Jeremiah Fellows of Kensington, New Hampshire.

Jeremiah Fellows was a clockmaker, gunsmith, farmer, deacon and a tavern keeper. He was born on June 12th, 1749 and died in 1837. He was the son of Jeremiah Fellows, a blacksmith and Ruth (Rowe) Fellows. Jeremiah was the oldest of seven children. He married Mary Gore. He is said to have been at work in Kensington as early as 1770 though 1825. It is recorded that his sons took over his blacksmith shop in that year. He also operated a tavern until 1776 when it was burned. In 1778, he purchased land from the Puringtons and enlarged the workshop. The Puringtons were also a clockmaking family and Jeremiah must have had a close working relationship with them. Their clocks are very similar in construction. It is thought that he made some of his own cases which he sold at a discount compared to those he purchased from the local joiner Ebenezer Clifford. The Clifford cased clocks sold for $25 more than his own. Several other clocks are known. Some of which are numbered. To date, the highest number known to us is Number 22. A fine tall clock that is numbered 11 is in the New Hampshire Historical Society’s Collection. That clock was most likely made in 1784. This is based on a clock known that is signed by the Maker in the arch of the dial. It is also numbered “10,” and dated “1784.”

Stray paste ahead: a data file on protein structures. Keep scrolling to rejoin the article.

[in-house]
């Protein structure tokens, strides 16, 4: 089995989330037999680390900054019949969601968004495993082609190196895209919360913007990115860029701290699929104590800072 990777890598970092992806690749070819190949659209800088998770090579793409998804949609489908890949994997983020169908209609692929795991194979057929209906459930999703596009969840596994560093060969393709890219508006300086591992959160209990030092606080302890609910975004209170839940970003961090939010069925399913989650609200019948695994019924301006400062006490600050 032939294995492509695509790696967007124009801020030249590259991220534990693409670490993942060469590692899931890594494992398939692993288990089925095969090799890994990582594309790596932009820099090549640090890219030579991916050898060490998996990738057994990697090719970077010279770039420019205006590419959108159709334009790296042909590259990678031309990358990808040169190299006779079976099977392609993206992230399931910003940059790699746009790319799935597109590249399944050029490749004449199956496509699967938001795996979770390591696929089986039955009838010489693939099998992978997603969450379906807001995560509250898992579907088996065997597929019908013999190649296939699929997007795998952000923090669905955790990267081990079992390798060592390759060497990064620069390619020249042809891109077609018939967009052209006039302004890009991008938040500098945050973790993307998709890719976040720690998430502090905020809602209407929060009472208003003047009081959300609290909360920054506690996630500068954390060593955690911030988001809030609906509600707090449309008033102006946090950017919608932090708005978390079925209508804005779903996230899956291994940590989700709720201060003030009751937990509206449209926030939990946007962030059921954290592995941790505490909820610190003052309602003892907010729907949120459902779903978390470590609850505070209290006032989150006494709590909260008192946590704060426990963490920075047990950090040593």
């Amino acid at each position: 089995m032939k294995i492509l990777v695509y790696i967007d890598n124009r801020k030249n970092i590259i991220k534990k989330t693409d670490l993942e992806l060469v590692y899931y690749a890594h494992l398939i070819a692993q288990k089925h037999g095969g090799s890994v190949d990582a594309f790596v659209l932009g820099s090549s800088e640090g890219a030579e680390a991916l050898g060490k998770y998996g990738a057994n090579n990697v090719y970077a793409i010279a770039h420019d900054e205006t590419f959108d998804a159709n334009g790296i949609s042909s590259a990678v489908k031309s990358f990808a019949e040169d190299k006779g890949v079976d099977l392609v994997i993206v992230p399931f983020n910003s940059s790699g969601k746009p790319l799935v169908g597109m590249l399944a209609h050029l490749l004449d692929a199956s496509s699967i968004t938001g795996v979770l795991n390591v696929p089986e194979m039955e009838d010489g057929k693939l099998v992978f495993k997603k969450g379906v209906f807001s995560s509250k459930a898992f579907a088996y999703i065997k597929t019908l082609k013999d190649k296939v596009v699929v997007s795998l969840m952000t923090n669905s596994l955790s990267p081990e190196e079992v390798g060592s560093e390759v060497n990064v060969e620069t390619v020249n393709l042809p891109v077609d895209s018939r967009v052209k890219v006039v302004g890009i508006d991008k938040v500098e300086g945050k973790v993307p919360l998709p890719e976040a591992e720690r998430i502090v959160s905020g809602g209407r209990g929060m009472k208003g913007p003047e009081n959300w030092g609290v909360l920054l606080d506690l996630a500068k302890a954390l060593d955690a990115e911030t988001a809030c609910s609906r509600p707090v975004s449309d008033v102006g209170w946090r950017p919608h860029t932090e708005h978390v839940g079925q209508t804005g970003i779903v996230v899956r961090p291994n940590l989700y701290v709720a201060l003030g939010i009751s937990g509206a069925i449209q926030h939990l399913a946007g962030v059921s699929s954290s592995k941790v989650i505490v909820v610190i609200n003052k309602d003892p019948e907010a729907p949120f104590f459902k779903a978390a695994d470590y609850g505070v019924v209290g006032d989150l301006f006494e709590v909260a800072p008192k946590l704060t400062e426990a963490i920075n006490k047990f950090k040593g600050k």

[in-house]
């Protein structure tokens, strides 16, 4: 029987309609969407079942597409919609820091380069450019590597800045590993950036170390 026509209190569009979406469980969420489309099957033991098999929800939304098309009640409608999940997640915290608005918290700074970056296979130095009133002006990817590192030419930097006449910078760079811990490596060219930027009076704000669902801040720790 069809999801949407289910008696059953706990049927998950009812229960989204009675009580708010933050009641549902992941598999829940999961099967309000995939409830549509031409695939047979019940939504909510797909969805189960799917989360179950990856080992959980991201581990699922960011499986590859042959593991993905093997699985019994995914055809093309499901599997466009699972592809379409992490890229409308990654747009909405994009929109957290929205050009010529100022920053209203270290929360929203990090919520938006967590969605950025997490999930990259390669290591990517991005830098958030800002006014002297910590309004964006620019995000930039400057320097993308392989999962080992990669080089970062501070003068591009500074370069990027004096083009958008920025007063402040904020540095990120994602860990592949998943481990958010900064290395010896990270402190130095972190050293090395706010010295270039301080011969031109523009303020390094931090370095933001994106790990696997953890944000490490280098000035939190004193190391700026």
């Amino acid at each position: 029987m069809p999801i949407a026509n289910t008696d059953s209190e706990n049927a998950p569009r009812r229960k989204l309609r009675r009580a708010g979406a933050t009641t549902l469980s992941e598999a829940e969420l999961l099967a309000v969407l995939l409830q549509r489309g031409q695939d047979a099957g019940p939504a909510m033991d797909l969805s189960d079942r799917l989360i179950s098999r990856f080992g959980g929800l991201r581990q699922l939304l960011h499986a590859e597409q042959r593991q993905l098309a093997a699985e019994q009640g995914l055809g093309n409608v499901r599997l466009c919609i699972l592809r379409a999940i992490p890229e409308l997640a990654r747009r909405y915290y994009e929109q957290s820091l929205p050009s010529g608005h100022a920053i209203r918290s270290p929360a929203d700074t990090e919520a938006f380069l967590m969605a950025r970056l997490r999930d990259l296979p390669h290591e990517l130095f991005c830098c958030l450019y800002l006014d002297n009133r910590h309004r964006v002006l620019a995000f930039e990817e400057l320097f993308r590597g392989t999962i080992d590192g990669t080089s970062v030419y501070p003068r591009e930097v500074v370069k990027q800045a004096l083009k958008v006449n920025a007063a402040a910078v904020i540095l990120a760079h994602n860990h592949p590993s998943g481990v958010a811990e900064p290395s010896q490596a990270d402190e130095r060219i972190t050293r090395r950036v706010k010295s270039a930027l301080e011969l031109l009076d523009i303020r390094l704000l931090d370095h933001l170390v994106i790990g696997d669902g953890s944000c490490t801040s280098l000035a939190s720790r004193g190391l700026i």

A Chippendale Maple Cased Tall Clock made by Jeremiah Fellows of Kensington, New Hampshire. UU-65.

Very few clockmakers lived and worked in the Colonies during this early time period of our country’s history. Pre-Revolutionary clocks made… read more